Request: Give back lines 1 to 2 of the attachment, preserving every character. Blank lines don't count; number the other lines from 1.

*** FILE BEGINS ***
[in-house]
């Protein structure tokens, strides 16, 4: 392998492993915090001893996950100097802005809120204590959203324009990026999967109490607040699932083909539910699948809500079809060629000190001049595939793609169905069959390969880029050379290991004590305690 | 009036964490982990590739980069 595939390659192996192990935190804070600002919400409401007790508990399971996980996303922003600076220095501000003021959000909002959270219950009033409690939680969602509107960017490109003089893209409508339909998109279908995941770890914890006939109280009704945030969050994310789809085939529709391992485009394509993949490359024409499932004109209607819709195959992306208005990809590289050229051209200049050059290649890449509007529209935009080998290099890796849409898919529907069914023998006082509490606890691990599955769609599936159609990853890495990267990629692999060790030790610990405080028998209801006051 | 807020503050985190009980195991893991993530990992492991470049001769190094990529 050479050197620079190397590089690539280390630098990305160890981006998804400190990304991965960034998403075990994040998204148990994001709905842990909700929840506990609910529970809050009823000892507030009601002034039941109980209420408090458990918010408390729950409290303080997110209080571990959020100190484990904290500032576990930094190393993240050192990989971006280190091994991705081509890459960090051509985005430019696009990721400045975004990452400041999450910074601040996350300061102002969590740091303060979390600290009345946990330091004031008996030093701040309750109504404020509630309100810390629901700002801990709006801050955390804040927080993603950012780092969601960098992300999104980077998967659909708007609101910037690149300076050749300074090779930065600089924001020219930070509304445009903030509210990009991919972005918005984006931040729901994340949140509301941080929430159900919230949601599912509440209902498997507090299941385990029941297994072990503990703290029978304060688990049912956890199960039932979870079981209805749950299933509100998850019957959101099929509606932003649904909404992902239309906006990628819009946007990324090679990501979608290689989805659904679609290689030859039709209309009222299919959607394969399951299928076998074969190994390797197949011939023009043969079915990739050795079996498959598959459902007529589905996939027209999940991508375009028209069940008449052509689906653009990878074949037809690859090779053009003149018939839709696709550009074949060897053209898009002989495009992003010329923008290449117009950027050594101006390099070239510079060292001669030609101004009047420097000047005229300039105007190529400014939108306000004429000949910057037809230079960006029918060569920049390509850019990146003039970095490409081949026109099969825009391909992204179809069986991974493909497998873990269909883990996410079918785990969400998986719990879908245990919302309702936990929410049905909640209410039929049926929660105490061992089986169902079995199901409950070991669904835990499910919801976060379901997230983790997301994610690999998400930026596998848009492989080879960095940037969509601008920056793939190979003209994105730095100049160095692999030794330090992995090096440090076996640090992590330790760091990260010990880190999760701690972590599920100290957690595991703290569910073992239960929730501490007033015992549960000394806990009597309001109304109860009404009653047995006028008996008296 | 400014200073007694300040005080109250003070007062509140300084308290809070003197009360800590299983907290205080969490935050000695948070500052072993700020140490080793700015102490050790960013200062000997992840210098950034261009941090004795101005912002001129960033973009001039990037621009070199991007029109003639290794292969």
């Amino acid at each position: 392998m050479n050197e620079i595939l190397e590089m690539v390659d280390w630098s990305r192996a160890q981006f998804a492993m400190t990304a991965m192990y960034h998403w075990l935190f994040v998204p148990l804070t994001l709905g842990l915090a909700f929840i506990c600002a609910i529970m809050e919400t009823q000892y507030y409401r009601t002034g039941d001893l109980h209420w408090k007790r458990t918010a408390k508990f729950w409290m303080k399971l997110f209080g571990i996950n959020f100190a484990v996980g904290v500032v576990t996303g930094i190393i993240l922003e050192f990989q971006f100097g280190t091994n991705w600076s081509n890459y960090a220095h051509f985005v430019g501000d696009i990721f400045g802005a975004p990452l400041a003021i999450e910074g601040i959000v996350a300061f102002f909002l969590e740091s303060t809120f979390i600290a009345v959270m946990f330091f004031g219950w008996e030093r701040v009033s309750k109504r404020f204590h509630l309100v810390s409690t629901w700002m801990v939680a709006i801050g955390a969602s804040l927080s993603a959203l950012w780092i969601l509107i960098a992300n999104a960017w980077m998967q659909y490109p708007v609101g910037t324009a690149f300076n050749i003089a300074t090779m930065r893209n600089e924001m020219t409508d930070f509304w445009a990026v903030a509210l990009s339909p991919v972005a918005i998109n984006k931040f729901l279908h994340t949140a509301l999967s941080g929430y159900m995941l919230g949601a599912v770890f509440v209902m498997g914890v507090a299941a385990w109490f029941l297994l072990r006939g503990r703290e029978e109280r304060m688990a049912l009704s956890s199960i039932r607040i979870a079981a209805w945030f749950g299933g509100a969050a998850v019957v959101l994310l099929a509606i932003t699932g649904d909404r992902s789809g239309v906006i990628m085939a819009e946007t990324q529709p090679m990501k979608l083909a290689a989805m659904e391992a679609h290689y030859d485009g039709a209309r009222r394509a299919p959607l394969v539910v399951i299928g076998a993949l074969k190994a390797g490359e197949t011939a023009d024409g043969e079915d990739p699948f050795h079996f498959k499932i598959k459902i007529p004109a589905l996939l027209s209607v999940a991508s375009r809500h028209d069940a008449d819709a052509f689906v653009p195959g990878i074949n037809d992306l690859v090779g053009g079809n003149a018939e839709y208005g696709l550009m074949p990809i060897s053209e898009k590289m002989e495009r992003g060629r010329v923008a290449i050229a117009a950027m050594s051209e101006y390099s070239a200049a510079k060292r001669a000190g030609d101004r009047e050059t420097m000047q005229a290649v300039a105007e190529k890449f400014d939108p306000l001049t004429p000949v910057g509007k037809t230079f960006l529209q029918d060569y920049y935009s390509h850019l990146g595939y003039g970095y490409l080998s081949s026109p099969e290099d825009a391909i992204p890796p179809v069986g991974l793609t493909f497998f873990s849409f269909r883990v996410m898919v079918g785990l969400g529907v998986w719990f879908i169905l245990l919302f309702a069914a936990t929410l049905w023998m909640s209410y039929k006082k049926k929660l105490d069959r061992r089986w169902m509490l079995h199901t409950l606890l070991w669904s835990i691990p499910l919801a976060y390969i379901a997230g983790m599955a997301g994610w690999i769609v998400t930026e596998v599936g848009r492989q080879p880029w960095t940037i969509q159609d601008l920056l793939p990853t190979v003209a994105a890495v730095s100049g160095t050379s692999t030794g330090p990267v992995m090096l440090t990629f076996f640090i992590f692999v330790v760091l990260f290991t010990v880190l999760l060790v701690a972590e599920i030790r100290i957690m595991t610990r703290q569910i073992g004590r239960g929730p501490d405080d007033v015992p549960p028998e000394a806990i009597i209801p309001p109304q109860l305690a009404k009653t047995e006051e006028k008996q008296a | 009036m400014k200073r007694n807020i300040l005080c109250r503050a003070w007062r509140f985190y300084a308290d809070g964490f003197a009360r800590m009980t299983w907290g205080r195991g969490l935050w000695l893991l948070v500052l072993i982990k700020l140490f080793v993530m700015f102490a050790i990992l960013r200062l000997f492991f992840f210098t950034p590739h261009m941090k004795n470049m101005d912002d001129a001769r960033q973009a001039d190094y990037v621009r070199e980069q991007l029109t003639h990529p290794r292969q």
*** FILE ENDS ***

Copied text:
[in-house]
């Protein structure tokens, strides 16, 4: 392998492993915090001893996950100097802005809120204590959203324009990026999967109490607040699932083909539910699948809500079809060629000190001049595939793609169905069959390969880029050379290991004590305690 | 009036964490982990590739980069 595939390659192996192990935190804070600002919400409401007790508990399971996980996303922003600076220095501000003021959000909002959270219950009033409690939680969602509107960017490109003089893209409508339909998109279908995941770890914890006939109280009704945030969050994310789809085939529709391992485009394509993949490359024409499932004109209607819709195959992306208005990809590289050229051209200049050059290649890449509007529209935009080998290099890796849409898919529907069914023998006082509490606890691990599955769609599936159609990853890495990267990629692999060790030790610990405080028998209801006051 | 807020503050985190009980195991893991993530990992492991470049001769190094990529 050479050197620079190397590089690539280390630098990305160890981006998804400190990304991965960034998403075990994040998204148990994001709905842990909700929840506990609910529970809050009823000892507030009601002034039941109980209420408090458990918010408390729950409290303080997110209080571990959020100190484990904290500032576990930094190393993240050192990989971006280190091994991705081509890459960090051509985005430019696009990721400045975004990452400041999450910074601040996350300061102002969590740091303060979390600290009345946990330091004031008996030093701040309750109504404020509630309100810390629901700002801990709006801050955390804040927080993603950012780092969601960098992300999104980077998967659909708007609101910037690149300076050749300074090779930065600089924001020219930070509304445009903030509210990009991919972005918005984006931040729901994340949140509301941080929430159900919230949601599912509440209902498997507090299941385990029941297994072990503990703290029978304060688990049912956890199960039932979870079981209805749950299933509100998850019957959101099929509606932003649904909404992902239309906006990628819009946007990324090679990501979608290689989805659904679609290689030859039709209309009222299919959607394969399951299928076998074969190994390797197949011939023009043969079915990739050795079996498959598959459902007529589905996939027209999940991508375009028209069940008449052509689906653009990878074949037809690859090779053009003149018939839709696709550009074949060897053209898009002989495009992003010329923008290449117009950027050594101006390099070239510079060292001669030609101004009047420097000047005229300039105007190529400014939108306000004429000949910057037809230079960006029918060569920049390509850019990146003039970095490409081949026109099969825009391909992204179809069986991974493909497998873990269909883990996410079918785990969400998986719990879908245990919302309702936990929410049905909640209410039929049926929660105490061992089986169902079995199901409950070991669904835990499910919801976060379901997230983790997301994610690999998400930026596998848009492989080879960095940037969509601008920056793939190979003209994105730095100049160095692999030794330090992995090096440090076996640090992590330790760091990260010990880190999760701690972590599920100290957690595991703290569910073992239960929730501490007033015992549960000394806990009597309001109304109860009404009653047995006028008996008296 | 400014200073007694300040005080109250003070007062509140300084308290809070003197009360800590299983907290205080969490935050000695948070500052072993700020140490080793700015102490050790960013200062000997992840210098950034261009941090004795101005912002001129960033973009001039990037621009070199991007029109003639290794292969």